Magazine article Guitar Player

EZ Street: Get Rhythm

Magazine article Guitar Player

EZ Street: Get Rhythm

Article excerpt

RHYTHM IS THE HEARTBEAT OF MUSIC. BUT unlike a heartbeat with its predictable pattern, musical rhythm is most exciting when its accents skip, jump, and shift within the context of a steady tempo. Understanding these shifts, and knowing when and how to incorporate them into your playing, is essential for any guitarist hoping to hold a listener's attention. With this lesson, we'll begin exploring the world of rhythm and discover ways to harness its energy and momentum.

Our journey begins with one word: syncopation. A rhythm becomes syncopated when its accents fall on the upbeats. Many guitar styles, including jazz, R&B, bossa nova, blues, and funk are defined by syncopation.

Take a look at Ex. 1, which contains three rhythmic patterns. The first measure is very straightforward: Beats one and two are quarter-notes, and beats three and four are subdivided into eighth-notes. Mute the strings with your fretting hand, and strum them slowly, playing the one, two, three-and, four-and rhythm. Follow the picking indications (down, down, down-up, down-up), and repeat the four-beat phrase several times.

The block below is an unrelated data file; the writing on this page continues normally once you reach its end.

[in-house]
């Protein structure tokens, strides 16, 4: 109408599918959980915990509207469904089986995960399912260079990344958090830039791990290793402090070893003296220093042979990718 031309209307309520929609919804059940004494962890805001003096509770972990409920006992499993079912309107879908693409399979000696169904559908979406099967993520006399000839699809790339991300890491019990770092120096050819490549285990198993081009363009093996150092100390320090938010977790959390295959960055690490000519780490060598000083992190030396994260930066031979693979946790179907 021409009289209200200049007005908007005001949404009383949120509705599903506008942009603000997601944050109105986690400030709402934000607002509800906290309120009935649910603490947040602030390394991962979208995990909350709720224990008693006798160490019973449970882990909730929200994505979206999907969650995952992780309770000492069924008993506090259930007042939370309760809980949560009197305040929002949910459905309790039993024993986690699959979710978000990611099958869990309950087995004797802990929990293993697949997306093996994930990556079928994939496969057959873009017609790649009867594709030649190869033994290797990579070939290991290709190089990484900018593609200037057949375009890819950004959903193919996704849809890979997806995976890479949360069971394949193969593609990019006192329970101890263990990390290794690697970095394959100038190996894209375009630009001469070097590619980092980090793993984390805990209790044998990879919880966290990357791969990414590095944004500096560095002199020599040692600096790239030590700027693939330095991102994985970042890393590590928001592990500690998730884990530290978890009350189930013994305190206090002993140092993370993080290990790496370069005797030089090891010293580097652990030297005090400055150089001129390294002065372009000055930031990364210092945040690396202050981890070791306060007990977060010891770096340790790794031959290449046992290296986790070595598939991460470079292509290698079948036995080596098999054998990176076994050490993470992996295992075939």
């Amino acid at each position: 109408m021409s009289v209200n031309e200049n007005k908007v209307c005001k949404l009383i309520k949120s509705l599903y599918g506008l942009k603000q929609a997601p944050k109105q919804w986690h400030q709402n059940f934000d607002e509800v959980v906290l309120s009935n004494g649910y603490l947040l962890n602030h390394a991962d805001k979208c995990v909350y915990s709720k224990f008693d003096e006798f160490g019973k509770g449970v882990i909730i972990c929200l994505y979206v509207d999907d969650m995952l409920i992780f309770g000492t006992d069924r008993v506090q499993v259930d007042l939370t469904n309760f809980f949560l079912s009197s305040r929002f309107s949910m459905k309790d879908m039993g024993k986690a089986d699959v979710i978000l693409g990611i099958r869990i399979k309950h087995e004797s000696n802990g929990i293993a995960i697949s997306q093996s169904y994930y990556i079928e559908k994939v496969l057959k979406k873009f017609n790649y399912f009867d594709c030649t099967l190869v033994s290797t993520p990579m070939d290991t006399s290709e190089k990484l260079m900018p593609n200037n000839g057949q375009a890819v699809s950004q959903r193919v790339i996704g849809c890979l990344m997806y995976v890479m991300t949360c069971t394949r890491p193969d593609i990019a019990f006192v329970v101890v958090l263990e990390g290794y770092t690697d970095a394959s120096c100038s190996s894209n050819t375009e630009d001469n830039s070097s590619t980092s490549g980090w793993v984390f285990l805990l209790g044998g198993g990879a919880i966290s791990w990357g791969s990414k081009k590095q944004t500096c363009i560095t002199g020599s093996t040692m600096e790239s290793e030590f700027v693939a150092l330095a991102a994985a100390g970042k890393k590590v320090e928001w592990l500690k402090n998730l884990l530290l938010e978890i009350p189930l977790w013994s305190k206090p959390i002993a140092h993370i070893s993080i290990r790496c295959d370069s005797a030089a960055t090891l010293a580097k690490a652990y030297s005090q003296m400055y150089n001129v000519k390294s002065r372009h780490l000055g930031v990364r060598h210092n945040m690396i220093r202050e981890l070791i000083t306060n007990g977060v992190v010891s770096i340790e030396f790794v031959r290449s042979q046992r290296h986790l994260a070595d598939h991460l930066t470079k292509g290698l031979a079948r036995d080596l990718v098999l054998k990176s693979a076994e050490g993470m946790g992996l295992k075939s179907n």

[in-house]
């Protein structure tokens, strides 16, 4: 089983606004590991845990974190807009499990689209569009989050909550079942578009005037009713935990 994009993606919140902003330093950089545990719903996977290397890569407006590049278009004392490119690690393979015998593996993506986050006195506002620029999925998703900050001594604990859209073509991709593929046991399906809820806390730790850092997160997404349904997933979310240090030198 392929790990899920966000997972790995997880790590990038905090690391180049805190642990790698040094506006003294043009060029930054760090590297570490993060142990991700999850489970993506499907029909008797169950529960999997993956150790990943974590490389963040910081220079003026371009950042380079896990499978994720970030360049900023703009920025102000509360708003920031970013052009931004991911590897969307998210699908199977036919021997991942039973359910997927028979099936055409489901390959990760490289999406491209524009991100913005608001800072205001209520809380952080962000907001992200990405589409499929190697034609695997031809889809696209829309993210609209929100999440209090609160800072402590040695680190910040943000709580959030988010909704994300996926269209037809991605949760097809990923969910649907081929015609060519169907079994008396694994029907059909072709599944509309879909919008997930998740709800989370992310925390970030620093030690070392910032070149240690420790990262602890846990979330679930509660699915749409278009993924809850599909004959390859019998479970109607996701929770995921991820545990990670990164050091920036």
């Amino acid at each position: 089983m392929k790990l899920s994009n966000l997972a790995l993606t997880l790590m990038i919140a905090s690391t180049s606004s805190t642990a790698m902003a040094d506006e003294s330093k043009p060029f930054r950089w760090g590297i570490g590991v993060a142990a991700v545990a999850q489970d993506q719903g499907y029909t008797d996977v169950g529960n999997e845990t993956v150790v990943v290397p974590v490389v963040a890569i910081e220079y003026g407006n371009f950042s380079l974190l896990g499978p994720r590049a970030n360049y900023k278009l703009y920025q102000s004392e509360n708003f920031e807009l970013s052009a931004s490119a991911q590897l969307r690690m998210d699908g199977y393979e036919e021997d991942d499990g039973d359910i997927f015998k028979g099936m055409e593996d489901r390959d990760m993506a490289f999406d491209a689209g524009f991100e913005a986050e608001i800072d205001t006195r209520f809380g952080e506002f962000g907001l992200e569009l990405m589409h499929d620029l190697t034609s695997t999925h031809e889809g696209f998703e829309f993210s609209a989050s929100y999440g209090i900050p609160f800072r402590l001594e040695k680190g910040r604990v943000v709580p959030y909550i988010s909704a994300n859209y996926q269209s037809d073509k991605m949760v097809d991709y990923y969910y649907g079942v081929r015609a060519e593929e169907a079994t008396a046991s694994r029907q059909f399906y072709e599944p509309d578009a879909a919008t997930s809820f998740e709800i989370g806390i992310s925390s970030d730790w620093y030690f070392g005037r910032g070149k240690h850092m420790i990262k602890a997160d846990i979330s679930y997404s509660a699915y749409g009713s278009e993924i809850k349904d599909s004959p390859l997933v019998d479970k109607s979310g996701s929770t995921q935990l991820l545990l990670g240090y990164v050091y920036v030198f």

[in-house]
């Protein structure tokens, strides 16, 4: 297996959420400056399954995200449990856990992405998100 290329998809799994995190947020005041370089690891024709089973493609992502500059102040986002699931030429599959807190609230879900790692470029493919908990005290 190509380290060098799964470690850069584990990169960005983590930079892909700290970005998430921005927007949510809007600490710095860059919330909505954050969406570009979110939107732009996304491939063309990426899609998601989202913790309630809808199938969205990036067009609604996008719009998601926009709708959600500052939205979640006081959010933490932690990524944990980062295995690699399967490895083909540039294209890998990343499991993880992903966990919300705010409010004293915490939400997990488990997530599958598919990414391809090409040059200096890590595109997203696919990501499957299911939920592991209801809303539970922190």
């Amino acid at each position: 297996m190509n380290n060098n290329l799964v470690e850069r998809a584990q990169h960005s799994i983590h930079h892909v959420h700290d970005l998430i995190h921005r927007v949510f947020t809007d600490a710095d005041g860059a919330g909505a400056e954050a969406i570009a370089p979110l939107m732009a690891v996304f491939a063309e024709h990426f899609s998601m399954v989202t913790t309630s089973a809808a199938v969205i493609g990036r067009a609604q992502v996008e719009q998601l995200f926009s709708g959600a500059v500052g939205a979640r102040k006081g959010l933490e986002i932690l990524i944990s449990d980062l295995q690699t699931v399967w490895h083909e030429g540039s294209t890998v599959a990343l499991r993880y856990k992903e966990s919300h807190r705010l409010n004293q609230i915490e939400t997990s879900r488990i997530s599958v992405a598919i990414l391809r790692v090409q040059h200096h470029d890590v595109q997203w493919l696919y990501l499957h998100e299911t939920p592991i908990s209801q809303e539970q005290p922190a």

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Next, play the second measure, in which you skip beat four's downbeat. Rather than stopping your strumming for the eighth-note rest, you may find it helpful to maintain the down-up, down-up hand motion, and simply dodge the strings on the skipped downbeat. Can you hear the rhythmic kick in the second half of this measure? Welcome to the world of syncopation. …

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